Maranville suffers from a steep NL discount in WARP, but is only just missing the ballot (along with 12 other guys in some order). He’s either just ahead or behind Lave Cross right now

Pike, Jennings, Sisler & Welch were in last year’s top ten, but not in my top 15.
   109. John (You Can Call Me Grandma) Murphy Posted: November 21, 2004 at 12:06 AM (#975553)
FYI, I am working on five ballots since it's not clear who will be the two candiates yet. I may have to add a couple more by the end of the election since there are five candidates within fifty points of the holders of the second spot at this moment. Way too close to call still.
   110. Thane of Bagarth Posted: November 21, 2004 at 12:42 AM (#975568)

1939 ballot

1) Lip Pike—155 OPS+. Top 7 or better in OPS+ in 5 out of 7 documented seasons, top 10 in slugging all 7 years.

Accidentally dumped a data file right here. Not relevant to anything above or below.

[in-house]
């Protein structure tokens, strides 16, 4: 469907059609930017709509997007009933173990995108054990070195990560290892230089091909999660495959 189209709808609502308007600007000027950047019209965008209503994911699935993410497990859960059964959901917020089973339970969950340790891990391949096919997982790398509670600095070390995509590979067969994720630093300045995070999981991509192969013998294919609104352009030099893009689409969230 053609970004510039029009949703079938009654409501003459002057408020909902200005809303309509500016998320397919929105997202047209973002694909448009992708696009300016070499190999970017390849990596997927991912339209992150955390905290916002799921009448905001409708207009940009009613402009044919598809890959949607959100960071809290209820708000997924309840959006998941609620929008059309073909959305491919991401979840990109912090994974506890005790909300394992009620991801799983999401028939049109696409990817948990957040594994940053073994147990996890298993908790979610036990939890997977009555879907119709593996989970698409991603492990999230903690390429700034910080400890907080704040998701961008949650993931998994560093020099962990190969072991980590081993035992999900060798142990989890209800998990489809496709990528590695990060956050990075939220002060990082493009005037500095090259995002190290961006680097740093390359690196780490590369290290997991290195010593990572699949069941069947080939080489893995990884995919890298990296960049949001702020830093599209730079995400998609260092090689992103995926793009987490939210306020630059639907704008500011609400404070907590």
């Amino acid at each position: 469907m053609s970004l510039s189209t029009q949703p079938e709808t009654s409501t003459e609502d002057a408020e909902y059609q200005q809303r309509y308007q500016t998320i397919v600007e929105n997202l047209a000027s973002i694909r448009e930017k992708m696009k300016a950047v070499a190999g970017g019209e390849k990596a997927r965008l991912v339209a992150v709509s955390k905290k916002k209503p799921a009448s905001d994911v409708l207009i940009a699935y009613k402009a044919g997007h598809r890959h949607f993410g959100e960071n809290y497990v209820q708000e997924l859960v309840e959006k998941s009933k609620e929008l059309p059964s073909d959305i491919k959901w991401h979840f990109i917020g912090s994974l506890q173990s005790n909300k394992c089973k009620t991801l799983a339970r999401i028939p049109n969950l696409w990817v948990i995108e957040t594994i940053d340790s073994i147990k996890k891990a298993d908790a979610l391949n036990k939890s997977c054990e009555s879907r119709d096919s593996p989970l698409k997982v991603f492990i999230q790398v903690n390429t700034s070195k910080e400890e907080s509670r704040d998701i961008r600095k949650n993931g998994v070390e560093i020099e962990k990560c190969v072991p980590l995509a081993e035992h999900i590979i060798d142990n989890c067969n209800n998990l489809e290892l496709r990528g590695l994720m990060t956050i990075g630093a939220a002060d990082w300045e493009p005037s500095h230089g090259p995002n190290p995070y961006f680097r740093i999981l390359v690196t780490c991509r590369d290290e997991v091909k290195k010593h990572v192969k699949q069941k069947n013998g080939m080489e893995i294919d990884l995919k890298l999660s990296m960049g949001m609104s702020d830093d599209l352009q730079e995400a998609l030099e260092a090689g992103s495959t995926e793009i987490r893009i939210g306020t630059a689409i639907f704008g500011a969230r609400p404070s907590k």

2) Cannonball Dick Redding—2nd best NeL pitcher of the deadball era.
3) Joe Sewell—3rd in top 5 years in WARP3 (45.3) a hair behind Veach (45.7) and well below Jennings. Productivity outside of 5-year peak moves him past Jennings for #1 SS on the board (even though he played 5 years at 3B).
4) Hughie Jennings — That peak is hard to resist—54.2/151 in top 5 WARP3/WS seasons. Not far behind Sewell…moves ahead of Browning as BP revisions don’t do the Louisville Slugger much good.
5) Pete Browning—162 OPS+, .305 EQA (all time), 30.81 WS/162G.
6) Ben Taylor—As I see it, one of the top 3 NeL 1st basemen of all time. That puts him well ahead of the likes of Beckley & Sisler. Taylor should be on at least half the ballots Beckley is on, last election he got one more vote so he was on just over ¼ (7:27).
7) Fielder Jones— Comes out on top of CF glut this time around. Seems like he gets passed over in a lot of the OF debate. 89.9 WARP3 is very close to Hooper & Carey, ahead of Roush, GVH and a host of others. A+ fielder like Hooper & Carey and significantly better WS/162 at 26.28 puts him ahead of those guys even though they played a bit longer. Does well in peak and career measures by both WARP3 and WS. Modest OPS+ of 111 masks competitive .282 EQA(all-time).